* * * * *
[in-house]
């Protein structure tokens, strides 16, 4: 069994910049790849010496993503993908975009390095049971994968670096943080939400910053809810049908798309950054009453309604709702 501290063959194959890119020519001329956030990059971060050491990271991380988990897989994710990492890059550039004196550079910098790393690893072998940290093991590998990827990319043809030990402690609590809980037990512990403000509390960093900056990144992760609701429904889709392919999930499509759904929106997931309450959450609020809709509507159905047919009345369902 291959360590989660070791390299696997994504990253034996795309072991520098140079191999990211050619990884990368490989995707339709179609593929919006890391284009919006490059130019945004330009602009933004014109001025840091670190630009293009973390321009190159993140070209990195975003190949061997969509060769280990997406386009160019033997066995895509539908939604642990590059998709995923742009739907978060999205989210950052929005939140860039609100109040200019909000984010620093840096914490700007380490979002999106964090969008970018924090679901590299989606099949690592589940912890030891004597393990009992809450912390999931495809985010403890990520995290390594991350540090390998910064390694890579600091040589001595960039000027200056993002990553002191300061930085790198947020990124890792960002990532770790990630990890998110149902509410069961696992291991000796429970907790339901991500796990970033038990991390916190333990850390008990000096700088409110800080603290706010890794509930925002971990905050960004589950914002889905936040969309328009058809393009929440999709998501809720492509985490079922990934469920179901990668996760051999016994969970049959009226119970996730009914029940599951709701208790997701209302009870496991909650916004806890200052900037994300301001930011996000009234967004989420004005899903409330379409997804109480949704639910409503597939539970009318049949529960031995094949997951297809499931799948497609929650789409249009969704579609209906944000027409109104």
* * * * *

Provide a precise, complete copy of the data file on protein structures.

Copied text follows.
[in-house]
């Protein structure tokens, strides 16, 4: 069994910049790849010496993503993908975009390095049971994968670096943080939400910053809810049908798309950054009453309604709702 501290063959194959890119020519001329956030990059971060050491990271991380988990897989994710990492890059550039004196550079910098790393690893072998940290093991590998990827990319043809030990402690609590809980037990512990403000509390960093900056990144992760609701429904889709392919999930499509759904929106997931309450959450609020809709509507159905047919009345369902 291959360590989660070791390299696997994504990253034996795309072991520098140079191999990211050619990884990368490989995707339709179609593929919006890391284009919006490059130019945004330009602009933004014109001025840091670190630009293009973390321009190159993140070209990195975003190949061997969509060769280990997406386009160019033997066995895509539908939604642990590059998709995923742009739907978060999205989210950052929005939140860039609100109040200019909000984010620093840096914490700007380490979002999106964090969008970018924090679901590299989606099949690592589940912890030891004597393990009992809450912390999931495809985010403890990520995290390594991350540090390998910064390694890579600091040589001595960039000027200056993002990553002191300061930085790198947020990124890792960002990532770790990630990890998110149902509410069961696992291991000796429970907790339901991500796990970033038990991390916190333990850390008990000096700088409110800080603290706010890794509930925002971990905050960004589950914002889905936040969309328009058809393009929440999709998501809720492509985490079922990934469920179901990668996760051999016994969970049959009226119970996730009914029940599951709701208790997701209302009870496991909650916004806890200052900037994300301001930011996000009234967004989420004005899903409330379409997804109480949704639910409503597939539970009318049949529960031995094949997951297809499931799948497609929650789409249009969704579609209906944000027409109104």